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Iraq’s disintegration and the birth of a radical Sunni State

The world is helplessly watching Iraq’s disintegration and the birth of a newly minted jihadist state as the Islamic State in Iraq and the Levant is on its way to set up a de facto sovereignty over a major chunk of Iraq.

The rise of Sunni militancy and the ensuing chaos in Iraq has caused international alarm. Until a few days ago, it was incomprehensible that a motley band of religious fanatics could pose as the single biggest military challenge for the West in Iraq.

Firstpost quoted Nickolay Mladenov, the UN envoy to Baghdad as saying, “Iraq faces the biggest threat to its sovereignty and territorial integrity in years.”

Following the ouster of Iraqi President Saddam Hussein and the installation of a Shia-majority government, the US withdrew in 2011 after a bloody and costly intervention.

With the Sunnis intentionally sidelined, the US was well aware that Iraq was slowly sliding into the pit of simmering sectarianism.

The withdrawal of US forces created a vacuum. The Sunni tribesmen suffered under Prime Minister Nouri al-Maliki, and the West conveniently ignored the wrongs done to the Sunnis, turning Iraq into a Sunni-Shiite war zone.

Sunnis retaliated under the banner of ISIL (also referred to as ISIS in some media); they reportedly control large parts of northern Iraq and have vowed to seize Baghdad from the Shias.

Now a resolution of the crisis is untenable. With Maliki adamant about not addressing the Sunni resentment, Iraq is a deeply divided nation between the Shias, Sunnis and the Kurds.

The only option seems the breakup of Iraq and the birth of Sunni autonomous region.

What’s more, the explosive rise of the Sunni insurgency could scramble alliances in the Middle East along Shia-Sunni lines.

With Iran already supporting the Iraqi Shias, Saudi Arabia and other Sunni nations could be funding militias to defend the Sunni pride.

Daniel Bymen, in his Slate opinion piece “The State of Terror,” wrote:

“The territory already under its (ISIS’) control is larger than Israel, and it is not some barren desert: It includes oilfields, electrical grids, prisons, small manufacturing centers, and the weapon depots abandoned by the Iraqi military, including arms provided by the United States. When ISIS fighters conquered Mosul, they seized the central bank—and its reported $425 million. By comparison, al-Qaida’s budget before 9/11 was about $30 million—and we called it rich.”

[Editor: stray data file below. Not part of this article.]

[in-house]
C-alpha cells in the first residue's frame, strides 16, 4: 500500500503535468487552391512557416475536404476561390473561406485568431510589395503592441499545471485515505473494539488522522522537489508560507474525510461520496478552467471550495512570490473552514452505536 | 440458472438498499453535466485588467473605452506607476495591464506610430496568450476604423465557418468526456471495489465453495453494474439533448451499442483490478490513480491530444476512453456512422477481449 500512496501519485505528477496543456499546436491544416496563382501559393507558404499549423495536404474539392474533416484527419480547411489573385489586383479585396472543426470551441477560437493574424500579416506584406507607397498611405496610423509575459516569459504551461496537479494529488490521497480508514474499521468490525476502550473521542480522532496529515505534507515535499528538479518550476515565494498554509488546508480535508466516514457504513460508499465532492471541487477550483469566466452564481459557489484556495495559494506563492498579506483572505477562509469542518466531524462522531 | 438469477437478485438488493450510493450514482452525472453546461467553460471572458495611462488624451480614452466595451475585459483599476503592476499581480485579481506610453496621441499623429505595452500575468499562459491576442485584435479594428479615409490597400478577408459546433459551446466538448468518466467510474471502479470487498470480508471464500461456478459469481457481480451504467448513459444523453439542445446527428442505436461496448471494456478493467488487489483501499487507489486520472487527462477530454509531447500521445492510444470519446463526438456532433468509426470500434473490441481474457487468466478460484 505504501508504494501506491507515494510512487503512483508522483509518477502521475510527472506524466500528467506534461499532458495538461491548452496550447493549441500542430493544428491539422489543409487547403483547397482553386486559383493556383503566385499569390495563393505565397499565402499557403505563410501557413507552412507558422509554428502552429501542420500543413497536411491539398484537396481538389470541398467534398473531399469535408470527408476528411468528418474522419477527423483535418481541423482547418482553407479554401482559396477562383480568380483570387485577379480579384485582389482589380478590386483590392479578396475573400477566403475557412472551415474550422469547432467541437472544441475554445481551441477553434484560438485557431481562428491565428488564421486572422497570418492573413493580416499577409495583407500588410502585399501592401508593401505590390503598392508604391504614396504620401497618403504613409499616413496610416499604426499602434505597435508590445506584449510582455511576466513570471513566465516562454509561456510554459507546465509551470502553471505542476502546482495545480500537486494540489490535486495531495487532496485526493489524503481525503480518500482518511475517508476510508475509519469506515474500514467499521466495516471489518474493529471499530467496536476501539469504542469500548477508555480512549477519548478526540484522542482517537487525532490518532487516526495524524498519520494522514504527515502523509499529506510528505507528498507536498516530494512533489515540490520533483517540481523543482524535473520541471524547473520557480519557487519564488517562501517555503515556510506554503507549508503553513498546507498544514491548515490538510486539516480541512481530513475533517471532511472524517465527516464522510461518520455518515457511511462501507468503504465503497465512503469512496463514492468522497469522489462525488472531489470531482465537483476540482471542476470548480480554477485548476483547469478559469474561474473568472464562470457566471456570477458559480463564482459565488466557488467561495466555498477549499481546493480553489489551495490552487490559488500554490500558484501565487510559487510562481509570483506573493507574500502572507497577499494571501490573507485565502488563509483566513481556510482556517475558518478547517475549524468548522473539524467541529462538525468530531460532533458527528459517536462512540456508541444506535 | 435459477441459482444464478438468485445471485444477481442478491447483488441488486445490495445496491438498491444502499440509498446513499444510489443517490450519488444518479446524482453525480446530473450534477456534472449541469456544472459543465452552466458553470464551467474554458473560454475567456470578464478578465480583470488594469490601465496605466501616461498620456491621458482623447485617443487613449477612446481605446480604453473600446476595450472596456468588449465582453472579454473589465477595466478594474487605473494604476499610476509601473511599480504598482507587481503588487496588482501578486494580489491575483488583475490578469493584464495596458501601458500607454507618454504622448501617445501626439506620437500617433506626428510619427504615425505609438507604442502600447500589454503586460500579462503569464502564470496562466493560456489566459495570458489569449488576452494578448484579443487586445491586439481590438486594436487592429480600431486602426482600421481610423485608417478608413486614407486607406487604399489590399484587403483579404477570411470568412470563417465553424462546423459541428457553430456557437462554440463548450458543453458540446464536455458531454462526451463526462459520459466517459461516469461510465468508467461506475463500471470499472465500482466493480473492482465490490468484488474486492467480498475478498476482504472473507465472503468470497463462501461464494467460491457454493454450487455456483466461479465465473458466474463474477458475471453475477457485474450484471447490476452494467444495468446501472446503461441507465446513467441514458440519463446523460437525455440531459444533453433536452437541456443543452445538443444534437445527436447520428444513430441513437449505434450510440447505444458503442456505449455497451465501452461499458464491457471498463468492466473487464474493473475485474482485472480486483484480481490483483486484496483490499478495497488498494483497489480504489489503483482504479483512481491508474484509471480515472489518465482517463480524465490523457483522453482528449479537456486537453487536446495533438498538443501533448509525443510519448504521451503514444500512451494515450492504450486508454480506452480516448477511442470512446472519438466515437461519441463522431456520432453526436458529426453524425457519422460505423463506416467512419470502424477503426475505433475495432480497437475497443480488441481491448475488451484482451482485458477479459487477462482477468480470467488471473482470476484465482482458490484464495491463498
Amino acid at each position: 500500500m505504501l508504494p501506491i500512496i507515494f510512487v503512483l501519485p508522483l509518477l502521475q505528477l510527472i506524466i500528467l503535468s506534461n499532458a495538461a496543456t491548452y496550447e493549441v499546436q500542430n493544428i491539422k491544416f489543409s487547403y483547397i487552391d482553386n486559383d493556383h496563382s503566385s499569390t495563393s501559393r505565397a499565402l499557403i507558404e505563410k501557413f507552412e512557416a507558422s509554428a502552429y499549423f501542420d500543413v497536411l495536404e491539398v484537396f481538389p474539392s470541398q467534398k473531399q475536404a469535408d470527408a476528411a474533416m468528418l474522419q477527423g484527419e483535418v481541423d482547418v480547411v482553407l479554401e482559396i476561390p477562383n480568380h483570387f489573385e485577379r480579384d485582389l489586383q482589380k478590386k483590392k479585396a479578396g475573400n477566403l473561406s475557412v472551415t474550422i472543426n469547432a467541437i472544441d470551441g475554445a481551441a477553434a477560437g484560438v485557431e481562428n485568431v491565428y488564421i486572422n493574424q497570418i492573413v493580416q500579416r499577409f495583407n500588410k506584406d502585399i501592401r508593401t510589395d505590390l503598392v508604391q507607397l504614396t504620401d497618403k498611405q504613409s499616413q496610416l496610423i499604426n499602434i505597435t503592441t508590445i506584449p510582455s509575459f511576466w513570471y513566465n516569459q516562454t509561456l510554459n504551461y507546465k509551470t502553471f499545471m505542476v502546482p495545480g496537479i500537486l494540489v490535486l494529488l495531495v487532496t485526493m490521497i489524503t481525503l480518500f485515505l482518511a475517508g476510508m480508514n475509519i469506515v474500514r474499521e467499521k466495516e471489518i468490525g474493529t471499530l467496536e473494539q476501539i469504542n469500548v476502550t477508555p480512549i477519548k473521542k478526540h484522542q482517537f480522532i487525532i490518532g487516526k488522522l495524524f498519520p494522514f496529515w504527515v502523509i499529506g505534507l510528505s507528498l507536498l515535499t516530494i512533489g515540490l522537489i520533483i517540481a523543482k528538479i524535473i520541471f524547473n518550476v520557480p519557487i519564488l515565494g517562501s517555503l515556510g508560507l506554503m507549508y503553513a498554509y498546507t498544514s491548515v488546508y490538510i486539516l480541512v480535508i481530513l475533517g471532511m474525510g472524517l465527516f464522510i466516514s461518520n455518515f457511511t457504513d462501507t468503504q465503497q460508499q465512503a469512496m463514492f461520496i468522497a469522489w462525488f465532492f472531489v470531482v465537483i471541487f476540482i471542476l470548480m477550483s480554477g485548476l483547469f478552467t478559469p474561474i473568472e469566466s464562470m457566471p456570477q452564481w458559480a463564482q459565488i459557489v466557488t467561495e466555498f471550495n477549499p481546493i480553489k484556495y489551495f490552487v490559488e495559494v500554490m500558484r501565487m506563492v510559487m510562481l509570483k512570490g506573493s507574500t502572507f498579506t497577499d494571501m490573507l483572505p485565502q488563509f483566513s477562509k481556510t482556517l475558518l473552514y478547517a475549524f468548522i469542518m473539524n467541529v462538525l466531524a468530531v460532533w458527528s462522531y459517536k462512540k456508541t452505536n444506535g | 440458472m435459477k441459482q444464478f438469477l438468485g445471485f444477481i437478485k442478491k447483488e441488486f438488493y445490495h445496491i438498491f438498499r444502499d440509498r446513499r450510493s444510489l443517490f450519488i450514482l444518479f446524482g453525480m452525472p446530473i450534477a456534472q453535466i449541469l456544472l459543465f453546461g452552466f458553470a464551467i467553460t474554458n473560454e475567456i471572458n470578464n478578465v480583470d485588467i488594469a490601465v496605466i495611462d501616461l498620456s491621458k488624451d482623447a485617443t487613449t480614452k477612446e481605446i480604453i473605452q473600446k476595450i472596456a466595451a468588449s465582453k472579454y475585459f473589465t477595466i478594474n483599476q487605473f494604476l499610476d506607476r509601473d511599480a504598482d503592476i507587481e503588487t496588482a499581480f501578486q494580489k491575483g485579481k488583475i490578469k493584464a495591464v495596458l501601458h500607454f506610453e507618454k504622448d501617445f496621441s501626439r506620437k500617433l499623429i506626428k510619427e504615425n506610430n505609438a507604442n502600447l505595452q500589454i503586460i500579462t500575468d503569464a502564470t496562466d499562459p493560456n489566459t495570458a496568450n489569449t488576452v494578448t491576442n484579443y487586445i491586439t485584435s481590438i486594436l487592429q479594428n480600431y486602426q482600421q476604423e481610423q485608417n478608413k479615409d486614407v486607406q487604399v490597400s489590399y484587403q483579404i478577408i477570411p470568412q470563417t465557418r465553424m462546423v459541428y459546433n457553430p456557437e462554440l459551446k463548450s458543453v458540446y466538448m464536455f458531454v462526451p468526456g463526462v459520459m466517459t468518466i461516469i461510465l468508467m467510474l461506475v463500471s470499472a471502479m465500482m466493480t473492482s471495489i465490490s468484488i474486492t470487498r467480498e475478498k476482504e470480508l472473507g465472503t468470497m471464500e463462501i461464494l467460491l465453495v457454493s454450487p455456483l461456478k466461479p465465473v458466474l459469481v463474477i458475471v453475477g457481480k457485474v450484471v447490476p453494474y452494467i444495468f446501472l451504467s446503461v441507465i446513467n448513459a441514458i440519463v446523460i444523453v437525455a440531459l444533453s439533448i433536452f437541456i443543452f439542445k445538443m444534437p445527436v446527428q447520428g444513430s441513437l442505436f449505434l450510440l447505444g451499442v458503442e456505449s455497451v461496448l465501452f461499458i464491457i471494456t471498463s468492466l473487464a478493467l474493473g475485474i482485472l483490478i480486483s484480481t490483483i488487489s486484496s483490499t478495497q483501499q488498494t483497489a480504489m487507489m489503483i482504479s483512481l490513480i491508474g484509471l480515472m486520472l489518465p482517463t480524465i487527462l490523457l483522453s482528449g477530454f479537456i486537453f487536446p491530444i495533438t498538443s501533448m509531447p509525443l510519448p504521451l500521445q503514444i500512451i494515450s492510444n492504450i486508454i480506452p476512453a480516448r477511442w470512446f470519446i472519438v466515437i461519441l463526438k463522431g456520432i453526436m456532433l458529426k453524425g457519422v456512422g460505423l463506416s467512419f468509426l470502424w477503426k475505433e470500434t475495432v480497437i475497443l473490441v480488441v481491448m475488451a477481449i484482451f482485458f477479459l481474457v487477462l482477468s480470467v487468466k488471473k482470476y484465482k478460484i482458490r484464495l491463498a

Let’s not forget that what is happening is much more complicated than a religious or a sectarian conflict —the violence impacts the country’s vast oil production.

According to the Telegraph, “Iraq’s biggest oil refinery, Baiji, has been shut down and its foreign staff evacuated, refinery officials said on Tuesday, adding that local staff remain in place and the military is still in control of the facility.”

If oil production is hit, the localized conflict would definitely involve global military effort. While US boots may not be an option, drones would certainly be used.

The use of drones implies US efforts to curb ISIL’s influence, which is more likely to simmer anti-US sentiments. That means unaccounted drone-induced deaths leading to more Sunni youths joining the ranks of militants.

As the macabre events unfold and the situation worsens in the Iraq, it would be naive to hope for peace and stability in the Middle East if sincere efforts are not made to govern Iraq in a non-sectarian manner.

The world needs to set a mechanism rolling that could address the legitimate grievances of the Shia, Sunni and Kurdish communities.

It is pertinent to highlight UN Secretary General Ban Ki-moon’s quote to Voice of America on Iraq’s worsening situation:

“What is important at this time is that the Iraqi government should have one state, whether it is a Sunni or Shiite or Kurds,” Ban said. “They should be able to harmoniously live together, respecting and upholding human rights and values of the United Nations.”

Abdul Kuddus is a Delhi based passionate blogger and works at Tata Consultancy Services. He is a learning solutions consultant by profession and has been writing for different websites.



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